Facebook CEO unveils news feed changes, says engagement may fall

Gwen Vasquez
January 12, 2018

The first changes will appear in the News Feed, where you'll start to see more posts from your friends, family and groups.

The goal of the overhaul, ultimately, is for something less quantifiable that may be hard to achieve: Facebook wants people to feel positive, rather than negative, after visiting.

Facebook is changing its news feed, which will now prioritise posts from friends and family, and show fewer posts from publishers or businesses.

News Feed is the centerpiece of the social network. The move is widely expected to hurt publishers that rely on traffic from Facebook. In fact only a month ago Facebook announced how it plans to put a clamp on engagement-bait spam posts.

He cited recent research by Facebook and academics indicating that time spent "passively" on social media was damaging for people's mental health, while interacting proactively with friends was positive.

Facebook CEO Mark Zuckerberg explained that a focus for the company in 2018 is making sure the time people spend on Facebook is time well spent.

What's unclear is whether the changes could perpetuate an echo chamber effect, assuming users are more likely to interact with posts that reinforce their beliefs.

Another wave of criticism pummeling Facebook: that the company's products exploit vulnerabilities in human psychology to hook people on social media, hijacking their time and attention and undermining their well-being. A long comment on a family member's photo, for instance, might be highlighted in the News Feed above a video with fewer comments or fewer interactions between people.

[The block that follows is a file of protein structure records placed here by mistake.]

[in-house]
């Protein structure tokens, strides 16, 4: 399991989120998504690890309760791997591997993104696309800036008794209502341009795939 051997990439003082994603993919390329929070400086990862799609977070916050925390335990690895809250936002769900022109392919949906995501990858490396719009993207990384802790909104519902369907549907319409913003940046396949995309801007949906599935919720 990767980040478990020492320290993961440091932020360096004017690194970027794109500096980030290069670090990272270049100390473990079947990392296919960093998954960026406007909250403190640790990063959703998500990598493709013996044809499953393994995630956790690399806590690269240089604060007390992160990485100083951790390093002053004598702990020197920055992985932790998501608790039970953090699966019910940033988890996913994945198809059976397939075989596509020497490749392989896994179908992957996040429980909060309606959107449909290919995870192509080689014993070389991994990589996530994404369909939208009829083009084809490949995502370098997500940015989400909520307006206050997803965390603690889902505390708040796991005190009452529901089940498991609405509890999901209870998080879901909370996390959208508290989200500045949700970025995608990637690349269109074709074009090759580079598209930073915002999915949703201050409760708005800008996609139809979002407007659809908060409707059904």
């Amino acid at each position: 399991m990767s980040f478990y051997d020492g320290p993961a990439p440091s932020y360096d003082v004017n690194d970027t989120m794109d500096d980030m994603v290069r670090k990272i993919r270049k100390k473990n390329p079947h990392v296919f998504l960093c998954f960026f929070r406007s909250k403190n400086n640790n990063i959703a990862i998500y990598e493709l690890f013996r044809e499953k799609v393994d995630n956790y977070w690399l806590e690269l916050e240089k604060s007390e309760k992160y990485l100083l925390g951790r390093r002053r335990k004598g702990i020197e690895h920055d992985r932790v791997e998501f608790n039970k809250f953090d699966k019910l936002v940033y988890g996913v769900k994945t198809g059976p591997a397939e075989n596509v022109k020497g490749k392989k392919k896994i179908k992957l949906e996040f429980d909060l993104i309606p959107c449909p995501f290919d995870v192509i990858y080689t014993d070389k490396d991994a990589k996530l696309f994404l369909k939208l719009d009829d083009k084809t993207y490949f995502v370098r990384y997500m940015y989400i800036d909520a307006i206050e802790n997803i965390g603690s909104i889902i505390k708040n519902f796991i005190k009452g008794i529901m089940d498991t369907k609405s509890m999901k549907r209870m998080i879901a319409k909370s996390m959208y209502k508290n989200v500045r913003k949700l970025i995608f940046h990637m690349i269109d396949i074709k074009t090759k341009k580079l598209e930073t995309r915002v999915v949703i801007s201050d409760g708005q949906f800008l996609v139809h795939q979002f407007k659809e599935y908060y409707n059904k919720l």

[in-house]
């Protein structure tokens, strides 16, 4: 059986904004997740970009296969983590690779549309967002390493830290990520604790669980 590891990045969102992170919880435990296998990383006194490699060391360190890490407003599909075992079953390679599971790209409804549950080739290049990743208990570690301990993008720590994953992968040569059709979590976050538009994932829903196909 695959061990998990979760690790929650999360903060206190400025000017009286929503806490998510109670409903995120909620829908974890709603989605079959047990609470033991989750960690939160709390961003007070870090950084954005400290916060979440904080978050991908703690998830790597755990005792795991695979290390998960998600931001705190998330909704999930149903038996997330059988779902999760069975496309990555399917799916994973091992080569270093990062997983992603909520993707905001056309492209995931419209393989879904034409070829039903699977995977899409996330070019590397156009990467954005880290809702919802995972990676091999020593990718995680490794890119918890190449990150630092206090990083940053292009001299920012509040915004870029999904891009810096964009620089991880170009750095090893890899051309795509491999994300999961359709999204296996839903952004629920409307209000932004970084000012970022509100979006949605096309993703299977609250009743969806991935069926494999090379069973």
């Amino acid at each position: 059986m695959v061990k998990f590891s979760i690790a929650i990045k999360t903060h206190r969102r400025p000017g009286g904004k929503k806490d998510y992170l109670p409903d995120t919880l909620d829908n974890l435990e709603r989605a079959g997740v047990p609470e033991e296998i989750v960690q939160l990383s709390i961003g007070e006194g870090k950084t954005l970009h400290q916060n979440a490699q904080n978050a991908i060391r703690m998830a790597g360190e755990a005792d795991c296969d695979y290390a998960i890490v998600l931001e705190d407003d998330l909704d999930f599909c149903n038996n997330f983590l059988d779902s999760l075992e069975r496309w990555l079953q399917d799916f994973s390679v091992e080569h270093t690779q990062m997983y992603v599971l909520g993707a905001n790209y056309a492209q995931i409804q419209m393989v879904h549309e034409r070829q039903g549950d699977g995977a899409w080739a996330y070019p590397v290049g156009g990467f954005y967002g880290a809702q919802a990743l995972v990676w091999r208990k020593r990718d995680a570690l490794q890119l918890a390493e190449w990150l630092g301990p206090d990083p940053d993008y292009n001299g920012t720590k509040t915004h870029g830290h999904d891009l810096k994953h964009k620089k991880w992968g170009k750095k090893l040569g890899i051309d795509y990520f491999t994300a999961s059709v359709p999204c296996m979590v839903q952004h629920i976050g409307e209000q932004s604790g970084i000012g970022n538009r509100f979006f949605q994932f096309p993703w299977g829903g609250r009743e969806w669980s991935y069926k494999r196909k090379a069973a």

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"At its best, Facebook has always been about personal connections". Last year, lawmakers berated Facebook, Alphabet Inc.'s Google and Twitter Inc. for failing to prevent Russian manipulation on their platforms during the 2016 US presidential election.

"It should encourage meaningful interactions between people", Mr Zuckerberg said.

While the move was anticipated, Thursday's announcement filled in more of the details.

Facebook and other researchers have particularly homed in on passive content. "You pick a friend for lots of different reasons", he said. Zuckerberg said. "If what we're here to do is help people build relationships, then we need to adjust".

Zuckerberg, the company's 33-year-old co-founder, said that would no longer be the goal.

Zuckerberg has been laying the groundwork for making that fundamental shift in all of Facebook's products. On the other hand, passively reading articles or watching videos - even if they're entertaining or informative - may not be as good, Zuckerberg said.

The changes are meant to maximize the amount of content with "meaningful interaction" that people consume on Facebook, Mark Zuckerberg, the company's chief executive, said in an interview. In November, Sean Parker, the founding president of Facebook, took aim at Facebook in an interview with Axios, saying he and other executives created a "social-validation feedback loop" to make Facebook psychologically addictive.

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